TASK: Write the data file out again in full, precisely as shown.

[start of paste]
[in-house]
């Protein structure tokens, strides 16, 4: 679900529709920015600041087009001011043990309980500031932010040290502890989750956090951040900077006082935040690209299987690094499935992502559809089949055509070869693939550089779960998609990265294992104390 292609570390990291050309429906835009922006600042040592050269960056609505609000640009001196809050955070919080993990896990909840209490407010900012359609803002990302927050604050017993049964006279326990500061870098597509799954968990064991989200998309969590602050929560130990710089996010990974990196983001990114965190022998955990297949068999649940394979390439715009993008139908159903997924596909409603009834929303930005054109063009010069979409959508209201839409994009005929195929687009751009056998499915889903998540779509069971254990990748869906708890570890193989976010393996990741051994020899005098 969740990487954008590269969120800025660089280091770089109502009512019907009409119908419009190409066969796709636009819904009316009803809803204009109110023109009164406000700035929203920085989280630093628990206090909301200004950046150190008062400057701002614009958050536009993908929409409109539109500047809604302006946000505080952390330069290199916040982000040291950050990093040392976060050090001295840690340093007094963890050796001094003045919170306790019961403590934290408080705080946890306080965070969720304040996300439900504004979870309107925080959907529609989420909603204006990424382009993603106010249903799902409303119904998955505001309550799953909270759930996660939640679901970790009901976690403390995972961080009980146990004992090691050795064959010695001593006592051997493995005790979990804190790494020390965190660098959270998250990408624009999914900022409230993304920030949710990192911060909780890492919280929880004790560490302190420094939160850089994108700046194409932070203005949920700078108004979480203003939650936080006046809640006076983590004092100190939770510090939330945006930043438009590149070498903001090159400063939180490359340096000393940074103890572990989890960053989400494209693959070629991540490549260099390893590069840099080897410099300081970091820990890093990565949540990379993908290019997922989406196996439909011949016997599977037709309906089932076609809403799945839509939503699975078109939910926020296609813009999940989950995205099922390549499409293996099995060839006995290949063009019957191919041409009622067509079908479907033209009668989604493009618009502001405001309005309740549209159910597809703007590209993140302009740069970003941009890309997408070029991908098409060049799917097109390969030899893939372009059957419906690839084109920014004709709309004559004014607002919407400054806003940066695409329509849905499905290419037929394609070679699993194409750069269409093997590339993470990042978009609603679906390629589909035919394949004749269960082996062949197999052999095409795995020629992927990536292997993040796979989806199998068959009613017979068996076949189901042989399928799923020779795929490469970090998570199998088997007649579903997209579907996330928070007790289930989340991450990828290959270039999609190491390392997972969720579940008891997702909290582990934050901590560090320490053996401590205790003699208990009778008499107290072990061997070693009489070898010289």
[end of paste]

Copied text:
[in-house]
């Protein structure tokens, strides 16, 4: 679900529709920015600041087009001011043990309980500031932010040290502890989750956090951040900077006082935040690209299987690094499935992502559809089949055509070869693939550089779960998609990265294992104390 292609570390990291050309429906835009922006600042040592050269960056609505609000640009001196809050955070919080993990896990909840209490407010900012359609803002990302927050604050017993049964006279326990500061870098597509799954968990064991989200998309969590602050929560130990710089996010990974990196983001990114965190022998955990297949068999649940394979390439715009993008139908159903997924596909409603009834929303930005054109063009010069979409959508209201839409994009005929195929687009751009056998499915889903998540779509069971254990990748869906708890570890193989976010393996990741051994020899005098 969740990487954008590269969120800025660089280091770089109502009512019907009409119908419009190409066969796709636009819904009316009803809803204009109110023109009164406000700035929203920085989280630093628990206090909301200004950046150190008062400057701002614009958050536009993908929409409109539109500047809604302006946000505080952390330069290199916040982000040291950050990093040392976060050090001295840690340093007094963890050796001094003045919170306790019961403590934290408080705080946890306080965070969720304040996300439900504004979870309107925080959907529609989420909603204006990424382009993603106010249903799902409303119904998955505001309550799953909270759930996660939640679901970790009901976690403390995972961080009980146990004992090691050795064959010695001593006592051997493995005790979990804190790494020390965190660098959270998250990408624009999914900022409230993304920030949710990192911060909780890492919280929880004790560490302190420094939160850089994108700046194409932070203005949920700078108004979480203003939650936080006046809640006076983590004092100190939770510090939330945006930043438009590149070498903001090159400063939180490359340096000393940074103890572990989890960053989400494209693959070629991540490549260099390893590069840099080897410099300081970091820990890093990565949540990379993908290019997922989406196996439909011949016997599977037709309906089932076609809403799945839509939503699975078109939910926020296609813009999940989950995205099922390549499409293996099995060839006995290949063009019957191919041409009622067509079908479907033209009668989604493009618009502001405001309005309740549209159910597809703007590209993140302009740069970003941009890309997408070029991908098409060049799917097109390969030899893939372009059957419906690839084109920014004709709309004559004014607002919407400054806003940066695409329509849905499905290419037929394609070679699993194409750069269409093997590339993470990042978009609603679906390629589909035919394949004749269960082996062949197999052999095409795995020629992927990536292997993040796979989806199998068959009613017979068996076949189901042989399928799923020779795929490469970090998570199998088997007649579903997209579907996330928070007790289930989340991450990828290959270039999609190491390392997972969720579940008891997702909290582990934050901590560090320490053996401590205790003699208990009778008499107290072990061997070693009489070898010289």